Not even Madison Bumgarner’s return to AT&T Park could turn the tide. The lefty looked good most of the night, but two homers left him with a rougher-than-hoped line. Bumgarner gave up four earned on two homers. He has allowed multiple homers in back-to-back games for the first time in his career. Both starts have come against the Padres. 

“I’ve got to stop giving up homers,” Bumgarner said of his start. “That’s not going to work.”

Bumgarner said he felt fine physically, and his curveball — the pitch that has backfired on him most often since his return — feels right mechanically. He was facing his last batter in the seventh as George Kontos warmed up with a runner on. Corey Spangenberg hit a two-run shot to the deepest part of the yard to make it 4-2. 

Buster Posey flied out with the bases loaded in the eighth. The Giants brought the tying run to the plate in the ninth but couldn’t score, which has been the norm against the Padres. The Giants are averaging just 3.2 runs per game during this 20-game stretch of futility against a team they once dominated. 

“We need to win ballgames right now,” Bumgarner said. “We’ve got to start doing that. There’s no magic solution. We’ve got to start playing better, all of us.”

Instant Analysis: Five takeaways as homers hurt Bumgarner vs Padres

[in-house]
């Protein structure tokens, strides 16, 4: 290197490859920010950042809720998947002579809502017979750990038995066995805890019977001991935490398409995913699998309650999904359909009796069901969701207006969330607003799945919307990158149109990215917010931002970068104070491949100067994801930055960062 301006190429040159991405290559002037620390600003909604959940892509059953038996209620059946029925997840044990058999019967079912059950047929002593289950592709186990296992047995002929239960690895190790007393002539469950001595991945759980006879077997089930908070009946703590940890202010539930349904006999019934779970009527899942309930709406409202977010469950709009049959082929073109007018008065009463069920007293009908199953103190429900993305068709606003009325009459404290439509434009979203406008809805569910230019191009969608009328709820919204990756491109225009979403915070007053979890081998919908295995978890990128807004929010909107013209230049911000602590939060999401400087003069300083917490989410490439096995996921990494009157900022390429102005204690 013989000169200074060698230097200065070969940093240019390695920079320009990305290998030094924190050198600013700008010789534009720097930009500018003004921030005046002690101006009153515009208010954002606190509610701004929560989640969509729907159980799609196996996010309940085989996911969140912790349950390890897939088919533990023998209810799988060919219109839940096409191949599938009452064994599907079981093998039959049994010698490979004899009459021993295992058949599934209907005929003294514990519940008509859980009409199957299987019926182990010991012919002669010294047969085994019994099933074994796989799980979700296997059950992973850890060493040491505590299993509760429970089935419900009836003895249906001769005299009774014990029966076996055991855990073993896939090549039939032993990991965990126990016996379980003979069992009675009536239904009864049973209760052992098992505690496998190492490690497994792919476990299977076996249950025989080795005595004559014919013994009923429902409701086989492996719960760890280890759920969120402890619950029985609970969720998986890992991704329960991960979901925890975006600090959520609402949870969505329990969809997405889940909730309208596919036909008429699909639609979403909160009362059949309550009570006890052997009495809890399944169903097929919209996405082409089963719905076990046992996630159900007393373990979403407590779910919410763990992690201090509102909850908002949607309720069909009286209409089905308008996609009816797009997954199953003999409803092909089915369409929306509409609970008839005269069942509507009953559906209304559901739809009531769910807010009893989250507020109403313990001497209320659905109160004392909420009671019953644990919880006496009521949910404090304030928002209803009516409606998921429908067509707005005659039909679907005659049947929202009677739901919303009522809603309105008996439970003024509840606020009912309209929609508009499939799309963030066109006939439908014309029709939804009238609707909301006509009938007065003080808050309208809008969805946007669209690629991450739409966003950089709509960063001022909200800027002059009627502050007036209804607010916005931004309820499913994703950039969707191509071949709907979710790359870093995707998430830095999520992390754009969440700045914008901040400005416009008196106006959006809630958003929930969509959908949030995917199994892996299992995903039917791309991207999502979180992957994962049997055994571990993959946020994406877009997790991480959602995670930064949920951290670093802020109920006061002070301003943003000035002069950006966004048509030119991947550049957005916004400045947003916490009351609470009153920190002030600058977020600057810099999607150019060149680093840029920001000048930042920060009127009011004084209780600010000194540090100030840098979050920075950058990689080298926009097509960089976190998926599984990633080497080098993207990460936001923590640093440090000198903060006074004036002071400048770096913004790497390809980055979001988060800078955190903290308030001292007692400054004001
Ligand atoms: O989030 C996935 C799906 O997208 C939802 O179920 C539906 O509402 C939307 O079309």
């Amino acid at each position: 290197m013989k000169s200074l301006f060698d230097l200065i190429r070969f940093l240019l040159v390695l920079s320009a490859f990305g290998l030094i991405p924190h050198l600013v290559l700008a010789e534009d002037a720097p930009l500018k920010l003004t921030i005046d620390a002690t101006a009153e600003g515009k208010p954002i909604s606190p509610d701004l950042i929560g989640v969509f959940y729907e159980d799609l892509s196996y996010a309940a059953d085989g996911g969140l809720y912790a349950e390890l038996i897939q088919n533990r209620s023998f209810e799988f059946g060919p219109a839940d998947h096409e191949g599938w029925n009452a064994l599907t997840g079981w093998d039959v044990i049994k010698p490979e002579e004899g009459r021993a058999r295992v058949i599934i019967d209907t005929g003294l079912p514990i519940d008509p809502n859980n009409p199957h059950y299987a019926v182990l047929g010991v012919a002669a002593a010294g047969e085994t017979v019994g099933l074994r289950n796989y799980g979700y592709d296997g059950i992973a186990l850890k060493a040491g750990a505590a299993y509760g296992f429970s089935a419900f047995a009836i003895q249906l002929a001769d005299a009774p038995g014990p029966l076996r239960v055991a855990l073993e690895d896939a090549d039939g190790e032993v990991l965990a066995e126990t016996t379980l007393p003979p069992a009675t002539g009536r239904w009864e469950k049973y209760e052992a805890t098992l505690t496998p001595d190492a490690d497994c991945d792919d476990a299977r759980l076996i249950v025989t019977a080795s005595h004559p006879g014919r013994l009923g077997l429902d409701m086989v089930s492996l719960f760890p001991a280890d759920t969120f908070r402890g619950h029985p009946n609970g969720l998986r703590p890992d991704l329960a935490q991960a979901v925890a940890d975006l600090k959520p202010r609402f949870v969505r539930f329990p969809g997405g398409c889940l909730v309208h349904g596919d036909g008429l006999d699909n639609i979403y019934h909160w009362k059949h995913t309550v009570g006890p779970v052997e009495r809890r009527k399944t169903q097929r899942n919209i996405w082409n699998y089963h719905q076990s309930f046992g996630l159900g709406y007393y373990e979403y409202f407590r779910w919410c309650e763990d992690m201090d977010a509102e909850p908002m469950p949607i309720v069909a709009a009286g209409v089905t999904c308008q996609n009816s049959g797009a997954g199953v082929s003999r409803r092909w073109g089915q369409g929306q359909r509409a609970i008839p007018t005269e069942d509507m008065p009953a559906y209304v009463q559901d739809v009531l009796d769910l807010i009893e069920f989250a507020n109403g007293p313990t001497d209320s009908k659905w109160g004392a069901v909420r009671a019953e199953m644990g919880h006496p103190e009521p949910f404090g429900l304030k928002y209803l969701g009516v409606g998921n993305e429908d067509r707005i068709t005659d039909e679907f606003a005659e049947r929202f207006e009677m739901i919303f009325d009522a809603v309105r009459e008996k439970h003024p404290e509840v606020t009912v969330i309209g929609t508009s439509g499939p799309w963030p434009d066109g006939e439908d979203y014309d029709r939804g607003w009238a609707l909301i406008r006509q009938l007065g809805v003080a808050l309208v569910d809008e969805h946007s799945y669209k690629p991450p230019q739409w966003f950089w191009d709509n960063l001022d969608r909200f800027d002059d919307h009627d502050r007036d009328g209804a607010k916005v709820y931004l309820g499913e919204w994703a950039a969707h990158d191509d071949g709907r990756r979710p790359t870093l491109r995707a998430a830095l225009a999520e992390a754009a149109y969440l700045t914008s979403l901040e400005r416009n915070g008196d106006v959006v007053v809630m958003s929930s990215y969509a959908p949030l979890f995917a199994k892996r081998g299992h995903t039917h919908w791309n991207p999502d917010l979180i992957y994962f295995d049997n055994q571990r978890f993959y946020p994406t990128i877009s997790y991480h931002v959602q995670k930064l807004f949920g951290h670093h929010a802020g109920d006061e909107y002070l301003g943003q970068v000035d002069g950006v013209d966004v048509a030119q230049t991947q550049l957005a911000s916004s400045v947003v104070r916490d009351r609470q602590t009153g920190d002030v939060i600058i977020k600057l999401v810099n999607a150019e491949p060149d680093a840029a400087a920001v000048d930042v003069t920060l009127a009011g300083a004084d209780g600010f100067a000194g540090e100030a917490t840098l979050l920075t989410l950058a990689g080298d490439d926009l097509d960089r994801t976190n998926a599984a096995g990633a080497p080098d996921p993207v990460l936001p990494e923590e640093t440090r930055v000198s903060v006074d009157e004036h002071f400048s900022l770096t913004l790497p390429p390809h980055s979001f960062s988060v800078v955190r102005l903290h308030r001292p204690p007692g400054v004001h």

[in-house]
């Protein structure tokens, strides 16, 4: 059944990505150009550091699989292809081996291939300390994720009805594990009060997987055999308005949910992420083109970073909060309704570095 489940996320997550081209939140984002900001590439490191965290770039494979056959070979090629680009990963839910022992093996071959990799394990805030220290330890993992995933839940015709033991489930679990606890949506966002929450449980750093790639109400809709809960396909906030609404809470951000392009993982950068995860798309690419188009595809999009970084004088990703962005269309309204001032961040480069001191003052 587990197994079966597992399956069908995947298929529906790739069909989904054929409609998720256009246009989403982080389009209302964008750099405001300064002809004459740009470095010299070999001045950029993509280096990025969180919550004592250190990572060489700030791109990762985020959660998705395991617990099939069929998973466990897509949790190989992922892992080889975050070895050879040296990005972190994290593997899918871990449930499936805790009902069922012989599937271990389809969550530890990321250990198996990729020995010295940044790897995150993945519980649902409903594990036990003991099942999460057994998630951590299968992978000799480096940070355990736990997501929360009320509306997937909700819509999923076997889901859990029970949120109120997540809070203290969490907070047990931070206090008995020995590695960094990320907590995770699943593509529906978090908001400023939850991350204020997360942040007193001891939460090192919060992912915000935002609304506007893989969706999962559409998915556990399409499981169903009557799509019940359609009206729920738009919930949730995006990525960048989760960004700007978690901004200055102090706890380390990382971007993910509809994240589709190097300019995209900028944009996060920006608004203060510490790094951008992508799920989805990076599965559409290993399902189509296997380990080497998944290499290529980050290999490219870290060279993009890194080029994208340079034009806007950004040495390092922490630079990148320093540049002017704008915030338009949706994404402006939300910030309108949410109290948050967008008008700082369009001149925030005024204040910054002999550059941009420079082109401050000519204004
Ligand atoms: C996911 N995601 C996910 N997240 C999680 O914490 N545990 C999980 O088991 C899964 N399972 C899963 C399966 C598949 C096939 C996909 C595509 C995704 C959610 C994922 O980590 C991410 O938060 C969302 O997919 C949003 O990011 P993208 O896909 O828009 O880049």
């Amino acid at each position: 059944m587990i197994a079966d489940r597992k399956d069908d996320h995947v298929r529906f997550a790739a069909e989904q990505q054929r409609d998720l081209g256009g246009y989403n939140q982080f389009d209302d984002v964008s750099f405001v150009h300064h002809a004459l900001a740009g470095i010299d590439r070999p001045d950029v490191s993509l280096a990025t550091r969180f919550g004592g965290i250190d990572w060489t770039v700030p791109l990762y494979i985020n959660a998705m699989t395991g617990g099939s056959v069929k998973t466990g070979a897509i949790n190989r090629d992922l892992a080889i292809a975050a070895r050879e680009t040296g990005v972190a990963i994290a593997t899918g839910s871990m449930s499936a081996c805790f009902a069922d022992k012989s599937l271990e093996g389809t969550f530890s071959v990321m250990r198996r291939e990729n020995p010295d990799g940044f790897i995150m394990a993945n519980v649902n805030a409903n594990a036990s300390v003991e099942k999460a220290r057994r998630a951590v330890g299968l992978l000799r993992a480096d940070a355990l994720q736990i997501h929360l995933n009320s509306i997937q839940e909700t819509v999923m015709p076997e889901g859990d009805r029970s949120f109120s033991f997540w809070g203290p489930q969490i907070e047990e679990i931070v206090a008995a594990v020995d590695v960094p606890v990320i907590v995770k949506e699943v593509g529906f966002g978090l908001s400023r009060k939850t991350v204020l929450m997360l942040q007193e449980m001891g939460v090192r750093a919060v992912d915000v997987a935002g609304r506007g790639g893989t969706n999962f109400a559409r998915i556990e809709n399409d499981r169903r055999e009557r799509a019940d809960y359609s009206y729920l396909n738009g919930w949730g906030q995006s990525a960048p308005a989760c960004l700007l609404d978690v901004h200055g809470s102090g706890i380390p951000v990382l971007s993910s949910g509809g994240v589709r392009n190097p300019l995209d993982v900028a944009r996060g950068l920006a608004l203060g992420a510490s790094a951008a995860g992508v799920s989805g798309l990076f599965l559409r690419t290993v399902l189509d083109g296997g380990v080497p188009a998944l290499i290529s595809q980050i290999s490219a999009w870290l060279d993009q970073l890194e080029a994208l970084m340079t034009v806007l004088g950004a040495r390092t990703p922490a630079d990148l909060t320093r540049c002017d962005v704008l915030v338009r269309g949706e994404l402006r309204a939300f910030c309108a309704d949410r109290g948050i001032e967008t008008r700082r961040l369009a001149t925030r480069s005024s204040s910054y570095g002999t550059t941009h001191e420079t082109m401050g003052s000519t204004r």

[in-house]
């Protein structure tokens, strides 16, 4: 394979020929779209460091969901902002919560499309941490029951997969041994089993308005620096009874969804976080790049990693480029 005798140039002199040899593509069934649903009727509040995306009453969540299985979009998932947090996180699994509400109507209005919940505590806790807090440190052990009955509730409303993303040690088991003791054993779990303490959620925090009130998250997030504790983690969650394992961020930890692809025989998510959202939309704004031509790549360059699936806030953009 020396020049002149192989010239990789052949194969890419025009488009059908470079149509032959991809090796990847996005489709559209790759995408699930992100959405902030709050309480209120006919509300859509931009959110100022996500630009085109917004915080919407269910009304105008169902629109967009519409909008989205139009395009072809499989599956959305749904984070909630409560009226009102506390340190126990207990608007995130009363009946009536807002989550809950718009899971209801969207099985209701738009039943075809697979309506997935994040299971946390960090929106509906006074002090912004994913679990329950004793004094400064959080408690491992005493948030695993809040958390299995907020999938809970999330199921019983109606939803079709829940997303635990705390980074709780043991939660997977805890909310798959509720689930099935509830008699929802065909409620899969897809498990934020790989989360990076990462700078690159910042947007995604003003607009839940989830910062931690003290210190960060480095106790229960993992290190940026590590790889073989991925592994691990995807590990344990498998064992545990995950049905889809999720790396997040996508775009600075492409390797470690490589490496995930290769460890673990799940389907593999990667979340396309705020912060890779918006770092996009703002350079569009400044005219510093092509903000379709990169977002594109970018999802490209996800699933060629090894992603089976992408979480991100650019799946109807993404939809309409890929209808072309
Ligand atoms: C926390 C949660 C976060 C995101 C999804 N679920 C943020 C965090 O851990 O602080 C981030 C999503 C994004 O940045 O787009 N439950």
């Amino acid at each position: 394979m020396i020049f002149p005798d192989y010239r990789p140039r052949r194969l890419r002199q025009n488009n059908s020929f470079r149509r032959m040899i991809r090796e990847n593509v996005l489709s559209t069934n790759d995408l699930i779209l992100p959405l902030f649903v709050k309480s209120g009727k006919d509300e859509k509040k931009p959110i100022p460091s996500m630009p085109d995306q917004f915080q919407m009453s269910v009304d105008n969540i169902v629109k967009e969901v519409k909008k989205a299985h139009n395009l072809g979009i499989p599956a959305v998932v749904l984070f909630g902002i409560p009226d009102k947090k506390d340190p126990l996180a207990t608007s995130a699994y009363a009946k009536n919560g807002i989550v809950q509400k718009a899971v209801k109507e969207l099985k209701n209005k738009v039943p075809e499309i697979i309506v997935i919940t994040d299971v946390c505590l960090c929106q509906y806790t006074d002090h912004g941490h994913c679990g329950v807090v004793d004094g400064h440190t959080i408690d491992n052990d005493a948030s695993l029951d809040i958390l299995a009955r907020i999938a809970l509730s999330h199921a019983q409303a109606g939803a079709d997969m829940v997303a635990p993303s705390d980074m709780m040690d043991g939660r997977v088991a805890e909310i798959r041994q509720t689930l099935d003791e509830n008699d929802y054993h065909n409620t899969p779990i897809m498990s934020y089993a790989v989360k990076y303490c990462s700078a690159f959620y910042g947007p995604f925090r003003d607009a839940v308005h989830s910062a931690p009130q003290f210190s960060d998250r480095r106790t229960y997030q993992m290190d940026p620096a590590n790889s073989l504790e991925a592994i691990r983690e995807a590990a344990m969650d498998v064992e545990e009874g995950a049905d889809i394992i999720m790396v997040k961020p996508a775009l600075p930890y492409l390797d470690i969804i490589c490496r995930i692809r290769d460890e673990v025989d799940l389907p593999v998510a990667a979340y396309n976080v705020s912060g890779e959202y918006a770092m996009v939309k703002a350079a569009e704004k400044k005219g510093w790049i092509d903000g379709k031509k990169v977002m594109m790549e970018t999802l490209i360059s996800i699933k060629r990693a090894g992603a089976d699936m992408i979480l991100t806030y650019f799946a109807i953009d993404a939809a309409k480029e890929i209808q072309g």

Instant Analysis: Five takeaways as homers hurt Bumgarner vs Padres

BOX SCORE

SAN FRANCISCO — A day after he did his press conference from a “Game of Thrones” throne, manager Bruce Bochy said he was happy the Giants won their series finale against the Indians and kept that plan in play. In that respect, he’s lucky his team wasn’t facing the Padres on Wednesday. 

The Giants were on Thursday, however, and they continued their baffling stretch of ineptitude against what is supposed to be the worst team in the National League West. The 5-2 loss to San Diego was the 15th in the last 20 meetings between the two teams, one of which has a $200 million payroll and the other of which is actively tanking. 

The Giants had a shot at a comeback in the eighth, but Buster Posey flied out to right with two outs and the bases loaded. Here are five things to know, if you are the curious type: 

—- Madison Bumgarner has faced the Padres twice since returning. In 13 1/3 innings, he has allowed 10 hits and seven earned runs. He is getting hurt by a familiar problem for the 2017 Giants: The Padres have four homers off Bumgarner in those two starts. Hunter Renfroe and Cory Spangenberg took him deep Thursday, with Spangenberg hitting one out to the deepest part of the yard on Bumgarner’s final pitch. 

—- This is the first time in Bumgarner’s career that he has allowed multiple homers in back-to-back starts. 

—- Kyle Crick showed good stuff — sitting 96-97 — while stranding a runner on second in the eighth. He followed that with a scoreless ninth. The Giants should make it a priority to throw him into some deeper water over the next two months. 

—- There’s an epidemic these days of outfielders making foolish throws to the plate. We see it just about every night, and it cost the Padres in the sixth. Gorkys Hernandez was on second and he took off right away on Denard Span’s single to right. Renfroe had no play at the plate but he threw it anyway and Span took second. He scored when Eduardo Nuñez singled to left. 

—- The Giants announced their second consecutive sellout. That’s a streak. Maybe?